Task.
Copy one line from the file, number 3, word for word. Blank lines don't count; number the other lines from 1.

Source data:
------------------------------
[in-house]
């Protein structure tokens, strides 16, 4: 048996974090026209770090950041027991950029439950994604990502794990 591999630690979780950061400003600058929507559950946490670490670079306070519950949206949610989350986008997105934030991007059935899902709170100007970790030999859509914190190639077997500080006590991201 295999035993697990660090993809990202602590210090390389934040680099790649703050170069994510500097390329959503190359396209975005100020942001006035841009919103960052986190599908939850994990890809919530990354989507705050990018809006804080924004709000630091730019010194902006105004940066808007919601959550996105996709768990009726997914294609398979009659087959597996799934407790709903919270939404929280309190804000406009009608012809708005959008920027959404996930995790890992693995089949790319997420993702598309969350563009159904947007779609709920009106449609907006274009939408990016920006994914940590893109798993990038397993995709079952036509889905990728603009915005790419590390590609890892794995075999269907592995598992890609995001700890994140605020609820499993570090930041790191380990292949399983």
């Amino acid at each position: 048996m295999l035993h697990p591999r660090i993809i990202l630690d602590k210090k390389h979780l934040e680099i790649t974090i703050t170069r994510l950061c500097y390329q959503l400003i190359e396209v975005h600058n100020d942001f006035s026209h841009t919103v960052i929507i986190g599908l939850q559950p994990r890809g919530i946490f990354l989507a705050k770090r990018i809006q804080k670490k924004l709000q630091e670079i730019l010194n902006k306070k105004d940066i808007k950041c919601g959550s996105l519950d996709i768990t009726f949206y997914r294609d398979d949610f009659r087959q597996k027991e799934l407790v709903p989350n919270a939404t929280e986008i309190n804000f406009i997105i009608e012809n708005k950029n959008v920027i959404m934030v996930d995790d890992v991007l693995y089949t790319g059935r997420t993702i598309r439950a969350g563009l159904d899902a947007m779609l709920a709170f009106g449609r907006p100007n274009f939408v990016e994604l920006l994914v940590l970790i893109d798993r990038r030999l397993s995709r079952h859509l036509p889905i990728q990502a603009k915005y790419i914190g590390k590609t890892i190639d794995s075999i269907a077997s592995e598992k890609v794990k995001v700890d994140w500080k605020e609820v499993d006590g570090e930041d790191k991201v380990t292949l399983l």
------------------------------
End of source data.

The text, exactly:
């Amino acid at each position: 048996m295999l035993h697990p591999r660090i993809i990202l630690d602590k210090k390389h979780l934040e680099i790649t974090i703050t170069r994510l950061c500097y390329q959503l400003i190359e396209v975005h600058n100020d942001f006035s026209h841009t919103v960052i929507i986190g599908l939850q559950p994990r890809g919530i946490f990354l989507a705050k770090r990018i809006q804080k670490k924004l709000q630091e670079i730019l010194n902006k306070k105004d940066i808007k950041c919601g959550s996105l519950d996709i768990t009726f949206y997914r294609d398979d949610f009659r087959q597996k027991e799934l407790v709903p989350n919270a939404t929280e986008i309190n804000f406009i997105i009608e012809n708005k950029n959008v920027i959404m934030v996930d995790d890992v991007l693995y089949t790319g059935r997420t993702i598309r439950a969350g563009l159904d899902a947007m779609l709920a709170f009106g449609r907006p100007n274009f939408v990016e994604l920006l994914v940590l970790i893109d798993r990038r030999l397993s995709r079952h859509l036509p889905i990728q990502a603009k915005y790419i914190g590390k590609t890892i190639d794995s075999i269907a077997s592995e598992k890609v794990k995001v700890d994140w500080k605020e609820v499993d006590g570090e930041d790191k991201v380990t292949l399983l």